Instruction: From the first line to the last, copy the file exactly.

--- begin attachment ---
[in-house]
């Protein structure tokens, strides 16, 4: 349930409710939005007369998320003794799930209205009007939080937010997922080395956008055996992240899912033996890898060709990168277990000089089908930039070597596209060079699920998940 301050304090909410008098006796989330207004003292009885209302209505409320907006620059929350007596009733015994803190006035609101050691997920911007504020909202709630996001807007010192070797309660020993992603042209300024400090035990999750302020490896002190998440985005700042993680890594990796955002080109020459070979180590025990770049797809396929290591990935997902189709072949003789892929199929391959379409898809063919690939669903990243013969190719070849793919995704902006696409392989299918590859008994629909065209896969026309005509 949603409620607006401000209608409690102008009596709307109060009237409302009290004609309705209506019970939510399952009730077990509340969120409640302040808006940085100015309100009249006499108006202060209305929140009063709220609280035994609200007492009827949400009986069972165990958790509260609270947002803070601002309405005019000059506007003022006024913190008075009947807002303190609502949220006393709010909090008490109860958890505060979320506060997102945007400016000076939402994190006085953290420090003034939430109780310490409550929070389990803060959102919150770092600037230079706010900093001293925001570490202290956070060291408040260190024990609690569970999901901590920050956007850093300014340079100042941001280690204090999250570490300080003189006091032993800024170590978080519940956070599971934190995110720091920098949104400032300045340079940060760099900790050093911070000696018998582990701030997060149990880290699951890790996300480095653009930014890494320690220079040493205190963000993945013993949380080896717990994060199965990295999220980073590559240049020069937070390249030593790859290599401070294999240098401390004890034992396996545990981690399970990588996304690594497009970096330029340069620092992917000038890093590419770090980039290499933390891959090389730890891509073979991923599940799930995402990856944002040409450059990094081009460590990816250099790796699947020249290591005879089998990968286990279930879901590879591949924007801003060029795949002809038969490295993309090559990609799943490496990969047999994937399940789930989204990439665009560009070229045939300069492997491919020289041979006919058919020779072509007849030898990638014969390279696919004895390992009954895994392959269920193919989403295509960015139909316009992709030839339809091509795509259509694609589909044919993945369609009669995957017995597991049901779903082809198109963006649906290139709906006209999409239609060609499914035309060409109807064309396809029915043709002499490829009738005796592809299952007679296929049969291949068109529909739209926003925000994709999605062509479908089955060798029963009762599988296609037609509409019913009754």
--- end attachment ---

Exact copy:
[in-house]
């Protein structure tokens, strides 16, 4: 349930409710939005007369998320003794799930209205009007939080937010997922080395956008055996992240899912033996890898060709990168277990000089089908930039070597596209060079699920998940 301050304090909410008098006796989330207004003292009885209302209505409320907006620059929350007596009733015994803190006035609101050691997920911007504020909202709630996001807007010192070797309660020993992603042209300024400090035990999750302020490896002190998440985005700042993680890594990796955002080109020459070979180590025990770049797809396929290591990935997902189709072949003789892929199929391959379409898809063919690939669903990243013969190719070849793919995704902006696409392989299918590859008994629909065209896969026309005509 949603409620607006401000209608409690102008009596709307109060009237409302009290004609309705209506019970939510399952009730077990509340969120409640302040808006940085100015309100009249006499108006202060209305929140009063709220609280035994609200007492009827949400009986069972165990958790509260609270947002803070601002309405005019000059506007003022006024913190008075009947807002303190609502949220006393709010909090008490109860958890505060979320506060997102945007400016000076939402994190006085953290420090003034939430109780310490409550929070389990803060959102919150770092600037230079706010900093001293925001570490202290956070060291408040260190024990609690569970999901901590920050956007850093300014340079100042941001280690204090999250570490300080003189006091032993800024170590978080519940956070599971934190995110720091920098949104400032300045340079940060760099900790050093911070000696018998582990701030997060149990880290699951890790996300480095653009930014890494320690220079040493205190963000993945013993949380080896717990994060199965990295999220980073590559240049020069937070390249030593790859290599401070294999240098401390004890034992396996545990981690399970990588996304690594497009970096330029340069620092992917000038890093590419770090980039290499933390891959090389730890891509073979991923599940799930995402990856944002040409450059990094081009460590990816250099790796699947020249290591005879089998990968286990279930879901590879591949924007801003060029795949002809038969490295993309090559990609799943490496990969047999994937399940789930989204990439665009560009070229045939300069492997491919020289041979006919058919020779072509007849030898990638014969390279696919004895390992009954895994392959269920193919989403295509960015139909316009992709030839339809091509795509259509694609589909044919993945369609009669995957017995597991049901779903082809198109963006649906290139709906006209999409239609060609499914035309060409109807064309396809029915043709002499490829009738005796592809299952007679296929049969291949068109529909739209926003925000994709999605062509479908089955060798029963009762599988296609037609509409019913009754």